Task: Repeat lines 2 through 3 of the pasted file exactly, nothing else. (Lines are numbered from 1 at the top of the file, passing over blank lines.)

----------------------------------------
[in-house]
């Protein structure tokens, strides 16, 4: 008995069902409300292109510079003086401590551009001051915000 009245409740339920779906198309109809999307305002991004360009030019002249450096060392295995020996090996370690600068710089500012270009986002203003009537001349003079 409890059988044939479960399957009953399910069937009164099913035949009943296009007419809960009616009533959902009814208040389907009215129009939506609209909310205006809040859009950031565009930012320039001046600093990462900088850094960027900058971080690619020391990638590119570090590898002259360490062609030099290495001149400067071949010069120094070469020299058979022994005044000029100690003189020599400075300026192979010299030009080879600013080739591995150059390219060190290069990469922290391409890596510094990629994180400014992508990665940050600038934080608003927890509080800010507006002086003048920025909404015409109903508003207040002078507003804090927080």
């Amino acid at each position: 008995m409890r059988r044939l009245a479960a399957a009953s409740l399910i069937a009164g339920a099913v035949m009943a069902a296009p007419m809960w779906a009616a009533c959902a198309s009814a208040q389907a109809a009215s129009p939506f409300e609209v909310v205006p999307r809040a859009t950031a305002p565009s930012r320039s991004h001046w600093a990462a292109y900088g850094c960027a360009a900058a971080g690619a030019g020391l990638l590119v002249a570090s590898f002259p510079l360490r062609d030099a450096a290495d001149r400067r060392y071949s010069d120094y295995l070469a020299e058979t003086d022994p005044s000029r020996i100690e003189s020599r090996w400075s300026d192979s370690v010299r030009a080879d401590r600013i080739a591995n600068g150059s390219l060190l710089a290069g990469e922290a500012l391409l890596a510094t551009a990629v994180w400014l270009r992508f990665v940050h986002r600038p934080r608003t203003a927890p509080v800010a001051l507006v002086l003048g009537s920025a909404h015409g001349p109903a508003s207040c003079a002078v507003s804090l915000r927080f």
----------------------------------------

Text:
């Protein structure tokens, strides 16, 4: 008995069902409300292109510079003086401590551009001051915000 009245409740339920779906198309109809999307305002991004360009030019002249450096060392295995020996090996370690600068710089500012270009986002203003009537001349003079 409890059988044939479960399957009953399910069937009164099913035949009943296009007419809960009616009533959902009814208040389907009215129009939506609209909310205006809040859009950031565009930012320039001046600093990462900088850094960027900058971080690619020391990638590119570090590898002259360490062609030099290495001149400067071949010069120094070469020299058979022994005044000029100690003189020599400075300026192979010299030009080879600013080739591995150059390219060190290069990469922290391409890596510094990629994180400014992508990665940050600038934080608003927890509080800010507006002086003048920025909404015409109903508003207040002078507003804090927080």
């Amino acid at each position: 008995m409890r059988r044939l009245a479960a399957a009953s409740l399910i069937a009164g339920a099913v035949m009943a069902a296009p007419m809960w779906a009616a009533c959902a198309s009814a208040q389907a109809a009215s129009p939506f409300e609209v909310v205006p999307r809040a859009t950031a305002p565009s930012r320039s991004h001046w600093a990462a292109y900088g850094c960027a360009a900058a971080g690619a030019g020391l990638l590119v002249a570090s590898f002259p510079l360490r062609d030099a450096a290495d001149r400067r060392y071949s010069d120094y295995l070469a020299e058979t003086d022994p005044s000029r020996i100690e003189s020599r090996w400075s300026d192979s370690v010299r030009a080879d401590r600013i080739a591995n600068g150059s390219l060190l710089a290069g990469e922290a500012l391409l890596a510094t551009a990629v994180w400014l270009r992508f990665v940050h986002r600038p934080r608003t203003a927890p509080v800010a001051l507006v002086l003048g009537s920025a909404h015409g001349p109903a508003s207040c003079a002078v507003s804090l915000r927080f």